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Suspect stabbed his friend to death after victim insisted prose was superior as literary genre

Poetry round-up: from the buzz around Helen Mort to Andrew Philip's 'sheer joy' in language

Verses to be savoured long after the thrills have faded

EC president Herman Van Rompuy

Composer to release album featuring haikus by EC president Herman Van Rompuy

His love of compact Japanese verse has earned him the nickname 'Haiku Herman', and soon the president of the European Council will be able to enjoy some of his own compositions with a musical accompaniment.

Wipers Times: Back row: (L-R) Pearson (Julian-Rhind Tutt), Roberts (Ben Chaplin), Harris (Steve Oram). Front Row (L-R): Barnes (Hugh Skinner), Henderson (Jarrod Cooke), Dodd (Josh O’Connor), Smith (Colin Ash)

TV review: The Wipers Times, BBC2 - A bit like Blackadder, only true

What would you do if you stumbled upon an abandoned printing press amid the hell of the First World War? The answer, according to Ian Hislop and Nick Newman's entertaining The Wipers Times, is bring out a satirical newspaper taking swipes at everyone from the top brass to the "Boche".

Book review: Airmail: the Letters of Robert Bly and Tomas Tranströmer, Edited by Thomas R Smith

"It's possible that while a bird is building its nest an idea for a song it has never sung rises to its small head. So with us certain thoughts flow upward into our head only when language is being used, and used calmly." That applies particularly, continues this letter of January 1977, to those engaged on prose-poems, a miniature but intense form to which both Robert Bly and his recipient, Tomas Tranströmer, were then greatly drawn.

Selected Poems, by Robert Graves, edited by Michael Longley. Faber & Faber, £15.99

Superb artistry marks the verse of a writer who survived the trenches and built his own myth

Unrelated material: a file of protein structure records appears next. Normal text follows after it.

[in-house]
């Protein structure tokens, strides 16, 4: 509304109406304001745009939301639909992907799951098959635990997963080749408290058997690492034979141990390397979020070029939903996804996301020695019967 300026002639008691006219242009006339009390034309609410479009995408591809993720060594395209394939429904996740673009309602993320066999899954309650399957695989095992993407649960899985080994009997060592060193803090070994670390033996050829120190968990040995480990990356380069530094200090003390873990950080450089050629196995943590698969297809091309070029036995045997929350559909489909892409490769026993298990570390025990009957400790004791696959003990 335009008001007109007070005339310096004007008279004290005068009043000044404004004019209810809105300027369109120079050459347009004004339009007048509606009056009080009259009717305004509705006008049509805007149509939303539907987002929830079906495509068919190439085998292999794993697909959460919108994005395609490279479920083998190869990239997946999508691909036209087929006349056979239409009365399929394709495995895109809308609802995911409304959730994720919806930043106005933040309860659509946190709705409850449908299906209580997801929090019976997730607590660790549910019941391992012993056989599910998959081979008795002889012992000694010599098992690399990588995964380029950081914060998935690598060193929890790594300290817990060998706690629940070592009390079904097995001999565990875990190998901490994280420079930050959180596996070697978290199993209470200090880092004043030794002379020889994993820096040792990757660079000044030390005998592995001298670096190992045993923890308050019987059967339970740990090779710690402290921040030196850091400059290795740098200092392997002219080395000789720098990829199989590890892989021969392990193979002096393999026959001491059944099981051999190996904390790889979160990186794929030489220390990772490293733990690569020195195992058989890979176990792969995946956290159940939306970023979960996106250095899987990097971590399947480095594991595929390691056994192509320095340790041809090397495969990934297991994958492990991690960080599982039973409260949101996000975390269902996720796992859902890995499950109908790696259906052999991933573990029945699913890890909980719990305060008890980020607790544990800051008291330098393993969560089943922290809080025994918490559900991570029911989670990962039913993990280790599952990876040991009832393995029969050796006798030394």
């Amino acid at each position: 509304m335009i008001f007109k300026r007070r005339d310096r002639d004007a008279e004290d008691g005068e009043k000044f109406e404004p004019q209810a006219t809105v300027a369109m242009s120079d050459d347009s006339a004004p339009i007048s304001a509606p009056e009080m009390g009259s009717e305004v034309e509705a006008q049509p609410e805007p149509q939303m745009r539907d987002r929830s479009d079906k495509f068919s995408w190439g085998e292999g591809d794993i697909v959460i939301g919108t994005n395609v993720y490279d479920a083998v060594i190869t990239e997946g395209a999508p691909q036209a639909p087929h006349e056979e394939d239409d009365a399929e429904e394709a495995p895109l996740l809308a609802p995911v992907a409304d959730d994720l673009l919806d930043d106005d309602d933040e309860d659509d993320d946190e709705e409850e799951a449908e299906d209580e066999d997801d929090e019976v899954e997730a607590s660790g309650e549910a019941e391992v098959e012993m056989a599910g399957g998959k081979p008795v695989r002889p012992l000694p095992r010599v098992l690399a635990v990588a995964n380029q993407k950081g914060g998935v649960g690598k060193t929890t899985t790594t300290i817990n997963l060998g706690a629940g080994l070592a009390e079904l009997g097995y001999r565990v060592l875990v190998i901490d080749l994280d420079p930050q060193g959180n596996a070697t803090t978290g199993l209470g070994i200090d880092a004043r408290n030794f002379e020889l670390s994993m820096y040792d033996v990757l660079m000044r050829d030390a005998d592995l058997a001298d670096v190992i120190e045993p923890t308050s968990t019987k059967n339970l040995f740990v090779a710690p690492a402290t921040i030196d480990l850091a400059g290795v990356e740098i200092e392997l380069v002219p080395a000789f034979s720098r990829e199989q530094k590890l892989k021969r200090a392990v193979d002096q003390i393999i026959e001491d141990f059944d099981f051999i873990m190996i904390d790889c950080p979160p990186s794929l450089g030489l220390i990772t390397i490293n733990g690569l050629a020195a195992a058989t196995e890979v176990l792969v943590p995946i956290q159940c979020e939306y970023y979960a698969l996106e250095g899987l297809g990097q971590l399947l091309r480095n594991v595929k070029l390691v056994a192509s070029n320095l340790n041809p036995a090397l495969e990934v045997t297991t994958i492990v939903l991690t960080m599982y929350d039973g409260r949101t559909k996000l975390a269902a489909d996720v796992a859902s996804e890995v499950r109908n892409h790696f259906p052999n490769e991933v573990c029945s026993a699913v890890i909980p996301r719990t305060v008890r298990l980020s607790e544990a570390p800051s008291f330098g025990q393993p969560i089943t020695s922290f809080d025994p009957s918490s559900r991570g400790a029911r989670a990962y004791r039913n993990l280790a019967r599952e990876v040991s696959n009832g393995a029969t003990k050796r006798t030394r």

Invisible Ink: No 188 - EC Bentley

Books are often dedicated to other writers. Recently this column looked at Edward Phillips Oppenheim, a dedicatee of P G Wodehouse. Here's another: G K Chesteron's novel about anarchist terrorism, The Man Who Was Thursday, is dedicated to E C Bentley, born in 1875. The pair had met as schoolboys at St Paul's and became fast friends. Bentley went to Oxford, but left law studies to become a journalist, in which profession he continued for most of his life.

Martin Luther King’s ‘dream’ is not fulfilled by a first black President

King warned it would not be easy to “transform the jangling discords of our nation into a beautiful symphony of brotherhood” and he was right

Book review: Imagining Alexandria, By Louis de Bernières

A worthy homage and a delight

Book review: Tampa, By Alissa Nutting

A paedophile tells all – we learn nothing

Nick Helm - 'One Man Mega Myth'

Edinburgh 2013: Nick Helm and John Kearns tackle failed machismo for laughs

Nick Helm: One Man Mega Myth

John Kearns: Sight Gags for Perverts

Franklin D'Olier Reeve

F D Reeve: Poet, novelist and Russian translator